Merkel: Needed EU treaty changes will take years

German Chancellor Angela Merkel speaks to the German Federal Parliament a week before EU Summit.
AP Photo/Michael Sohn

BERLIN - German Chancellor Angela Merkel flatly rejected any quick-fix ideas to try to resolve the European financial crisis, telling lawmakers Friday that treaty changes and a stricter fiscal union were the only path forward — a process could take years.

Merkel and French President Nicolas Sarkozy are pushing for a reorganization of existing European Union regulations, in order to ensure the eurozone's long-term stability and win back the trust of markets that have grown jittery over what they view as European dithering.

In laying out to the lower house of Parliament plans she will take to a Dec. 9 EU summit in Brussels, Merkel insisted the 17 nations that use the euro currency need to strengthen European Union institutions and eurozone financial regulations. She called for closer supervision of national budgets, coupled with legal regulations that would allow for stronger enforcement of spending rules.

"The German government has made it clear that the European crisis will not be solved in one fell swoop..." she said. "It's a process, and this process will take years."

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Merkel said that because the crisis is above all one of trust, in order to move forward, "we need to do away with the underlying deficiencies in the fiscal and currency union."

"In order to win back trust, we need to do more, where we today have agreements, we need in the future to have legally binding regulations," Merkel said.

However, CBS MoneyWatch's Jill Schlesinger says the final solution may be difficult for Merkel to stomach.

While Schlesinger agrees with Merkel's appraisal that no short term measures can work, she adds that the financial crisis gripping Europe, "requires a coordinated effort among the 17 eurozone countries, one which admits that the survival of the EU requires the stronger economies to bail out the weaker ones - sorry Germany!"

"It will also require debts to be restructured and, as a result, big banks will take it on the chin," says Schlesinger. "Unfortunately, the suffering will also extend to taxpayers, most of whom had little to do with creating the crisis."

The eurozone's current budget rules have been violated about 60 times over the past decade by a number of nations — including Germany — but no country has been seriously punished.

To ensure that nations are keeping their budgets in check with the limits of the stability pact — deficits not more than 3 percent of gross domestic product and overall government debt of not more than 60 percent of GDP — Germany is pushing for the right to take countries in violation before the European Court of Justice.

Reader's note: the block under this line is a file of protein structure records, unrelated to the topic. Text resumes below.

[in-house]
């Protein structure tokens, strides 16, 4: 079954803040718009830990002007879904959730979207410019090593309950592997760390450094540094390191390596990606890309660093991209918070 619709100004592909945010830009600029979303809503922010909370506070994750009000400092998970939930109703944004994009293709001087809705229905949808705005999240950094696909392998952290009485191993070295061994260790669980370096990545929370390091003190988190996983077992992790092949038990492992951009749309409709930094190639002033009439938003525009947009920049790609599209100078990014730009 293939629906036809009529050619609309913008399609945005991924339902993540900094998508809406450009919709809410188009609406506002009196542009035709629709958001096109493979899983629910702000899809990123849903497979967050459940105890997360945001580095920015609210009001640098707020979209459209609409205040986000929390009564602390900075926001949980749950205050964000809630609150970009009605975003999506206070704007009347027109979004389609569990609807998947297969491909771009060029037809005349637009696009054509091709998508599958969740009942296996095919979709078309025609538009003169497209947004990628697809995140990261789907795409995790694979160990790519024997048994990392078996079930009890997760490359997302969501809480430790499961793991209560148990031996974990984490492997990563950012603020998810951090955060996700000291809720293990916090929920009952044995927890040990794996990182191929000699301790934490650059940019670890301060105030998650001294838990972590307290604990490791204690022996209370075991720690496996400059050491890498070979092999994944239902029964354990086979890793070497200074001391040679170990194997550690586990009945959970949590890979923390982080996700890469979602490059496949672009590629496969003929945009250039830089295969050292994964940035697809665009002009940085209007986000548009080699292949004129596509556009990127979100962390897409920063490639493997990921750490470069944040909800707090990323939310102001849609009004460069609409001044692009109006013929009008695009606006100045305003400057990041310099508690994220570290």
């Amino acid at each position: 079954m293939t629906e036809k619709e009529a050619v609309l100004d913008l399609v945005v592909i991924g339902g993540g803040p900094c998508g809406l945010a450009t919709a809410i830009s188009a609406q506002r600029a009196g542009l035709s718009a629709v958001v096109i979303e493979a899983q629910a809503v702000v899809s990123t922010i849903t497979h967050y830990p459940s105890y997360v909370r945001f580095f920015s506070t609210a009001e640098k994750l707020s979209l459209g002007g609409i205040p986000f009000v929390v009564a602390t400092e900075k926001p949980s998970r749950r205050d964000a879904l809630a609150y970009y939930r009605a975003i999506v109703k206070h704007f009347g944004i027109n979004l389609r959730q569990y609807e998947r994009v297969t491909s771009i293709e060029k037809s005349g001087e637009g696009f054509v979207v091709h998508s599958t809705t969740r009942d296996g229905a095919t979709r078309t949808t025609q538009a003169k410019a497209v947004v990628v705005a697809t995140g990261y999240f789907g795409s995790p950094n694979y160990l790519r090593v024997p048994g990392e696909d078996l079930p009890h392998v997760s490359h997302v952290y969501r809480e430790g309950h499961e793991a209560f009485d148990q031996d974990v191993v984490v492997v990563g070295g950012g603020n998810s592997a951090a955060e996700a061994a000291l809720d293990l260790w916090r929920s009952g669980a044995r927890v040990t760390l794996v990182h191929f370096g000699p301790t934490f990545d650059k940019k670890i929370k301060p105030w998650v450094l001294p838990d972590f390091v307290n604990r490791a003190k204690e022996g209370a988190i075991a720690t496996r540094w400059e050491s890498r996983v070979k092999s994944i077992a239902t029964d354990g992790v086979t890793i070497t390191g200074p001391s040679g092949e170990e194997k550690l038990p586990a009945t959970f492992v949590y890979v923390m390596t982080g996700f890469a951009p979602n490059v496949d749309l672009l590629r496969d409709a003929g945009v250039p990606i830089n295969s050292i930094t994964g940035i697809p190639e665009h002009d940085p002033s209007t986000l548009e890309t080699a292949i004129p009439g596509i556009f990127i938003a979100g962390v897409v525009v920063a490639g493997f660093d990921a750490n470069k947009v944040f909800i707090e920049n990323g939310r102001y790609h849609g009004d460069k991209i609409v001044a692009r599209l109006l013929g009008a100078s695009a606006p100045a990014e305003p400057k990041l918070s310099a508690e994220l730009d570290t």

"We have to win back that trust that was damaged 60 times," Merkel said.

On Thursday, Sarkozy called for a "refounding and rethinking the organization of Europe." He said that without some new "convergence" among European countries, the continent's crushing debt could destroy the euro. Merkel and Sarkozy are to meet Monday to finalize their joint strategy ahead of next week's EU summit.

Stock markets across Europe welcomed the calls for more strict regulations through EU treaty changes, rising overnight on Sarkozy's comments. The bond yield for Italy also continued to drop, an indication of improving investor confidence in that country's financial future.

Merkel reiterated her objection to so-called eurobonds, held jointly by all EU nations, telling Parliament that jointly backed government debt across the eurozone is no solution.

"The current discussion (about joint bonds) does not contribute to solving the crisis," Merkel said.

She also pushed back against charges that Germany, along with France, is trying to dominate the EU, singling out those nations whose governments have been forced to push through tough austerity measures and praising their efforts.

"I don't think we can imagine how much these people contribute so that the euro will be a lasting and stable currency," Merkel said. "I would like to express my absolute respect before these efforts, for that is a contribution to Europe's future."

She also rejected an idea floated this week, of taking advantage of a clause in the EU's constitution to allow the eurozone nations to enact their own treaties for governing the currency, underlining that any treaty changes must include 27 member states.

"We are going to Brussels with the goal of pushing through treaty changes, in order to avoid a spirit of division between the eurozone and non-eurozone members," Merkel said.